Restrictions to Be Loosened in Parts of State, Contact Tracing Increased

April 24, 2020, 6:03 p.m. ·

Counties in green will have loosened restrictions (Graphic by Joseph McMullen, NET)

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Gov. Pete Ricketts announced Friday that restrictions on restaurants and daycares will be relaxed a week from Monday in about two-thirds of Nebraska counties. Meanwhile, there will be a stepped up effort to trace contacts of people with COVID-19.

The loosened restrictions take effect May 4 in 10 of the state’s 19 public health districts, which include 59 of the state’s 93 counties.

Restaurants will be allowed to open, but to serve only 50 percent of their capacity, with six feet between tables and individual parties limited to six. People can drink alcohol, but only with a meal. Bars will still be limited to carry out and delivery only. Day cares will be allowed to have 15 children per room, up from 10. Beauty salons and barber shops will be allowed to operate, so long as patrons and workers wear masks. Ricketts said loosening restrictions in just part of the state makes sense.

“That will then allow us to be tailored around the state on how we loosen restrictions,” Ricketts said.

And he described why the affected areas were selected. “These public health districts have been more lightly impacted and that’s why they were included with regard to our announcement,” he said.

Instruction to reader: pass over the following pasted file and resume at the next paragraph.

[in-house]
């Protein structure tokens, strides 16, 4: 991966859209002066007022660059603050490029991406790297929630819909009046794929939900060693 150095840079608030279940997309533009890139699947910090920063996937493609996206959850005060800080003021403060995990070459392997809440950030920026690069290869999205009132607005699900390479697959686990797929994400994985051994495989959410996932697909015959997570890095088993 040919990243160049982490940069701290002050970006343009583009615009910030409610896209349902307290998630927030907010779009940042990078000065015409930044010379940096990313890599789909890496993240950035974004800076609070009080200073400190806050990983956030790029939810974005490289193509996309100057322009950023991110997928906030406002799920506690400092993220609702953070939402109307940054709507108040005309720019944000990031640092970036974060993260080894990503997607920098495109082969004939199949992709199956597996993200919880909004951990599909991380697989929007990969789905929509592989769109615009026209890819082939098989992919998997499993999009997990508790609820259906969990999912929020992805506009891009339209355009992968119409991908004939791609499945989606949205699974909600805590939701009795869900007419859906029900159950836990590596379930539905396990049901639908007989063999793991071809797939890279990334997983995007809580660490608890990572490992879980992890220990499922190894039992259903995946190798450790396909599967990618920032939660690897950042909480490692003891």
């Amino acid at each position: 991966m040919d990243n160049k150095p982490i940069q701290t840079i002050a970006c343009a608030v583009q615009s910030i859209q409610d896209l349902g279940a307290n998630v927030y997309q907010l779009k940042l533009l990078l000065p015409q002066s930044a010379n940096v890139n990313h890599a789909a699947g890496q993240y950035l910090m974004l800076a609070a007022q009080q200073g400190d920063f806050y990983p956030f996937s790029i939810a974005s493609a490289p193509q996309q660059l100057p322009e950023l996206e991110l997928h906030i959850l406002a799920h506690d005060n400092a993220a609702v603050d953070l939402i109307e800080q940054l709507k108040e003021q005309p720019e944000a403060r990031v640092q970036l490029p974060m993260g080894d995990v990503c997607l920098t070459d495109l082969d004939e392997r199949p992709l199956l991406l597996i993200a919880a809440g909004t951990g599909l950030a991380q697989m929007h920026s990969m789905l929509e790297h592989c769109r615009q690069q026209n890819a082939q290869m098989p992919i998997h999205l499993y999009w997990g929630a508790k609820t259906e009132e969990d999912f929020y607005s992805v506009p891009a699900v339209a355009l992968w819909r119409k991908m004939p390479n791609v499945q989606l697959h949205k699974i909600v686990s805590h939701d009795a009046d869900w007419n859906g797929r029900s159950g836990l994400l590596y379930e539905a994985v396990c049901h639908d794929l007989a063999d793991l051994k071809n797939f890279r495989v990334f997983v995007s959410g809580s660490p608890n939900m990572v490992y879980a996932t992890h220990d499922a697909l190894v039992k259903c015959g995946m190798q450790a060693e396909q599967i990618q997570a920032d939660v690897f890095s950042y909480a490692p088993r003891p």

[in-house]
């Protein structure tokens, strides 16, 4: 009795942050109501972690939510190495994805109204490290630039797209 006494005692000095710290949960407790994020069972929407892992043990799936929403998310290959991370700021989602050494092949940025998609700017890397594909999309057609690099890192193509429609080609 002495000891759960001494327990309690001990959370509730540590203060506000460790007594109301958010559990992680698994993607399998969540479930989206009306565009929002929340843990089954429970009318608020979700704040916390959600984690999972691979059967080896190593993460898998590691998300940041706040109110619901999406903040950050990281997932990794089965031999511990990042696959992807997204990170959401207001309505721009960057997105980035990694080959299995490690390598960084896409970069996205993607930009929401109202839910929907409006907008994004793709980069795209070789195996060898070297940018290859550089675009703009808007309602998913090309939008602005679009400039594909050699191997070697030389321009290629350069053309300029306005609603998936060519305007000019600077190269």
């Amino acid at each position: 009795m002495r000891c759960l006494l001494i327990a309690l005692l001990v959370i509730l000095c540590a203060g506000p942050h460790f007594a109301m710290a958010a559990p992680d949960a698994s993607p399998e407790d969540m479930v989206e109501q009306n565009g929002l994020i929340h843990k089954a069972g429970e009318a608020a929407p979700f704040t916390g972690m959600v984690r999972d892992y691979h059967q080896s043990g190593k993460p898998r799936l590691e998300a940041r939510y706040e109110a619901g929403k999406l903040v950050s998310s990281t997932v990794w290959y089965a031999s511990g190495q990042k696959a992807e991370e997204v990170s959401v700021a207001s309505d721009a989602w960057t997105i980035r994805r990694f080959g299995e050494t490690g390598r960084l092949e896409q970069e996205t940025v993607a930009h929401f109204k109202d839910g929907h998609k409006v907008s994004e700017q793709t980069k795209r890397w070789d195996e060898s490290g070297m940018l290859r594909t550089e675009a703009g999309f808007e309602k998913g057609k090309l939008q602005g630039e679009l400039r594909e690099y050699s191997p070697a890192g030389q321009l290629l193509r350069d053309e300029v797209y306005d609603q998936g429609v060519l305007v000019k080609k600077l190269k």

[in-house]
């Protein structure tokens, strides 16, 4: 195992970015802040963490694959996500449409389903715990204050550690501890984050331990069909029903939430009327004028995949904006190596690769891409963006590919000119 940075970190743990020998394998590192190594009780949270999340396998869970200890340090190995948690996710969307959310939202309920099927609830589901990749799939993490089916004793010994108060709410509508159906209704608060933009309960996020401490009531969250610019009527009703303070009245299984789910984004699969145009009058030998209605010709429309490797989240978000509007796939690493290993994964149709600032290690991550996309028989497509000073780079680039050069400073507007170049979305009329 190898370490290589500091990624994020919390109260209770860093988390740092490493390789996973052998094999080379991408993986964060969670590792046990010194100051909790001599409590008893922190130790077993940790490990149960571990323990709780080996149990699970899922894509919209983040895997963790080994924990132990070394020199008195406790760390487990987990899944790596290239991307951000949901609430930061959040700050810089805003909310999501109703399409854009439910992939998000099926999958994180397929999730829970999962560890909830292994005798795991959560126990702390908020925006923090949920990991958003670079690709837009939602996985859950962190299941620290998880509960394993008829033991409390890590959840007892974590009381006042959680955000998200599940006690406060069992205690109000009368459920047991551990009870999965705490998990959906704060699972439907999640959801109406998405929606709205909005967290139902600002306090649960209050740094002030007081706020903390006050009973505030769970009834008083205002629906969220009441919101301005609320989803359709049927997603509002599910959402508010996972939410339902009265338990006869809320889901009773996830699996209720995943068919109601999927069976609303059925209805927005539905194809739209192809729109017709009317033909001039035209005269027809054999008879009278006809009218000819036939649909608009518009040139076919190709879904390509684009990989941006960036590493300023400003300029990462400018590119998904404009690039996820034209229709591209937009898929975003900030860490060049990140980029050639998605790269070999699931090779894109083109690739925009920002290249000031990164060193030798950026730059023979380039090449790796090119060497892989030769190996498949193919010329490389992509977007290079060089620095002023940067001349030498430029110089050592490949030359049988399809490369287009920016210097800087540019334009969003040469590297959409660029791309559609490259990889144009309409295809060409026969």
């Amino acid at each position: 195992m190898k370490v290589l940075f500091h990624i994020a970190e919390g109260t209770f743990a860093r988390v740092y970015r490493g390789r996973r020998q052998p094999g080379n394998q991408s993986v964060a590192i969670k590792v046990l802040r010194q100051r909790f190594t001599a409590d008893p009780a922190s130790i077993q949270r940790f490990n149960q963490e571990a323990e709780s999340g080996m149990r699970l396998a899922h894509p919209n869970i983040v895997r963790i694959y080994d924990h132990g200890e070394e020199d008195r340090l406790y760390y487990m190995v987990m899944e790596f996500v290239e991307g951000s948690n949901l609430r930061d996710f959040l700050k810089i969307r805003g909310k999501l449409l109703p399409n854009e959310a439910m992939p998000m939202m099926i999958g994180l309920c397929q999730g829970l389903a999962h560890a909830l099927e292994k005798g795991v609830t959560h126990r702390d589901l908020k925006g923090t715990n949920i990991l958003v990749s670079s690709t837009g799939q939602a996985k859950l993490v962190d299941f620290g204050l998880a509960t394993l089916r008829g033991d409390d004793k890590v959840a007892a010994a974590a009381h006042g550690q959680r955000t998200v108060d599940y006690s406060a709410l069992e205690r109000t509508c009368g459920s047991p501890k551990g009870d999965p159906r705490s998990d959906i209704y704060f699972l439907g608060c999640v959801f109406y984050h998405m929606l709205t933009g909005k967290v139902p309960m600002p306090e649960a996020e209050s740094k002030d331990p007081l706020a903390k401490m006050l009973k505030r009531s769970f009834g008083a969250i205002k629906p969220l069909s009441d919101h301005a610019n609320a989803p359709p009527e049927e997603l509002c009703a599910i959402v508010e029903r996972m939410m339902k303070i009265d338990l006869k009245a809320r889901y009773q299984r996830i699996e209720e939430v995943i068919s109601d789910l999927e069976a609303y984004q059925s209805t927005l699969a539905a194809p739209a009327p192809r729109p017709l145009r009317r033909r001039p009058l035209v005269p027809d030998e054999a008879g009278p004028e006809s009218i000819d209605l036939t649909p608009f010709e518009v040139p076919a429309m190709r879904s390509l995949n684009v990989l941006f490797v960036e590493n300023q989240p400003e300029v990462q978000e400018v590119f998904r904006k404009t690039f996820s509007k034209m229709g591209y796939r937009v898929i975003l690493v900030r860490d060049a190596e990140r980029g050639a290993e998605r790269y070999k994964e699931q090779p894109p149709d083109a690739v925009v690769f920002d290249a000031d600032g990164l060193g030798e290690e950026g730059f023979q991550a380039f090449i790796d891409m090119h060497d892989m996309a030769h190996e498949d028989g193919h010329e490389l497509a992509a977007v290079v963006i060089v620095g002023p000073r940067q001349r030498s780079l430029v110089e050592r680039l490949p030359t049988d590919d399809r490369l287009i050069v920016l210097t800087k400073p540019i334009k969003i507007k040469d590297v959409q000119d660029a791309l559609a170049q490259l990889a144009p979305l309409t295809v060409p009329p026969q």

The districts include Omaha’s Douglas County. They do not include Grand Island’s Hall County, which has the most number of cases, nor the counties containing Lincoln, Hastings, North Platte, Lexington, Dakota City, Kearney, and Norfolk, among other places.

Statewide, people will be allowed to attend religious services, but those from different households will have to keep six feet away from each other.

Also Friday, Department of Health and Human Services Director Dannette Smith announced the state will deploy 325 workers to help public health districts trace contacts of people with COVID-19. Smith said tracing those contacts is important.

“As you know, being in close contact with somebody who is experiencing COVID-19, (it) is absolutely critical that we either get them isolated or quarantined, and we want to able to do that immediately,” Smith said.

She said people would be contacted by telephone and asked questions including demographic information and their personal health. She said special attention would be paid to the sensitivity of communities of color, with the use of people who speak Spanish and other languages, and that the questions would be conversational.

“It doesn’t have a feel of being government. It has a feel of ‘We really care about you and we want to take this information to direct you in the right place,” she said.

Ricketts was asked if answering the questions would be voluntary.

“Absolutely it’s voluntary. There’s no penalty for not answering them. But the person’s own self-interest is on the line here, because I personally would want to know if somebody I had been in contact with in the last two weeks had tested positive for coronavirus. Because that’s how I know I need to be monitoring my healthcare, to see if I might to see if I might be developing symptoms, to see if I might have coronavirus,” he said.

And the governor was also asked how he thinks the state’s effort to combat the coronavirus was going.

“In general, our plan is working. We have not overwhelmed the healthcare system, so we’re winning,” he said.

“Certainly we’ve got areas of hot spots that we need to manage, around densely populated folks, whether it’s at home or in their place of work, and we need to manage through that,” he said.

However, he added “If you actually pull those out and look at the state as a whole, Nebraska’s doing very well. So, we’ve got communities that we have to work on. But in general Nebraska’s doing really, really well with regard to the things we have put in place have worked. We’ve slowed the spread of virus here in the state.”